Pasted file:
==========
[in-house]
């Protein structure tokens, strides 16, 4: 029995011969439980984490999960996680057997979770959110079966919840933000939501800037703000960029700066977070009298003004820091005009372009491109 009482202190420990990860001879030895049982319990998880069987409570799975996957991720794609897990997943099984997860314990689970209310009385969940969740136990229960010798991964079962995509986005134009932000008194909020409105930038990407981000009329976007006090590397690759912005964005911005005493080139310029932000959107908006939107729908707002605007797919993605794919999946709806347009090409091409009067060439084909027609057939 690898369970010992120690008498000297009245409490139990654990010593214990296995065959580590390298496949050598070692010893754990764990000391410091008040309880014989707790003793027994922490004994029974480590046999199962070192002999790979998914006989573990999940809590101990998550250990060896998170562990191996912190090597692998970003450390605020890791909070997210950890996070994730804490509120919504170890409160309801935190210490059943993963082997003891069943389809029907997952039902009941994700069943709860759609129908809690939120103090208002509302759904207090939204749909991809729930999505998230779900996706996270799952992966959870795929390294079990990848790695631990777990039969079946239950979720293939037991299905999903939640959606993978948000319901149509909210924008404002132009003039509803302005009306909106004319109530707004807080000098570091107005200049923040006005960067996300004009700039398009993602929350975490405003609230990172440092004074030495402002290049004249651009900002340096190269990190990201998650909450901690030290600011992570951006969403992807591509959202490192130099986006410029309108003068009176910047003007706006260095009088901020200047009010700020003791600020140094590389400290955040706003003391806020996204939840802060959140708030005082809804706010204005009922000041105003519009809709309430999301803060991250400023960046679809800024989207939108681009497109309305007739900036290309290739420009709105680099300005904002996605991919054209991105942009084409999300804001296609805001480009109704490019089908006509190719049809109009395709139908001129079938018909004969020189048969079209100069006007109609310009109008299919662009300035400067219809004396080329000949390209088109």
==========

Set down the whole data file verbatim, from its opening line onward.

[in-house]
């Protein structure tokens, strides 16, 4: 029995011969439980984490999960996680057997979770959110079966919840933000939501800037703000960029700066977070009298003004820091005009372009491109 009482202190420990990860001879030895049982319990998880069987409570799975996957991720794609897990997943099984997860314990689970209310009385969940969740136990229960010798991964079962995509986005134009932000008194909020409105930038990407981000009329976007006090590397690759912005964005911005005493080139310029932000959107908006939107729908707002605007797919993605794919999946709806347009090409091409009067060439084909027609057939 690898369970010992120690008498000297009245409490139990654990010593214990296995065959580590390298496949050598070692010893754990764990000391410091008040309880014989707790003793027994922490004994029974480590046999199962070192002999790979998914006989573990999940809590101990998550250990060896998170562990191996912190090597692998970003450390605020890791909070997210950890996070994730804490509120919504170890409160309801935190210490059943993963082997003891069943389809029907997952039902009941994700069943709860759609129908809690939120103090208002509302759904207090939204749909991809729930999505998230779900996706996270799952992966959870795929390294079990990848790695631990777990039969079946239950979720293939037991299905999903939640959606993978948000319901149509909210924008404002132009003039509803302005009306909106004319109530707004807080000098570091107005200049923040006005960067996300004009700039398009993602929350975490405003609230990172440092004074030495402002290049004249651009900002340096190269990190990201998650909450901690030290600011992570951006969403992807591509959202490192130099986006410029309108003068009176910047003007706006260095009088901020200047009010700020003791600020140094590389400290955040706003003391806020996204939840802060959140708030005082809804706010204005009922000041105003519009809709309430999301803060991250400023960046679809800024989207939108681009497109309305007739900036290309290739420009709105680099300005904002996605991919054209991105942009084409999300804001296609805001480009109704490019089908006509190719049809109009395709139908001129079938018909004969020189048969079209100069006007109609310009109008299919662009300035400067219809004396080329000949390209088109």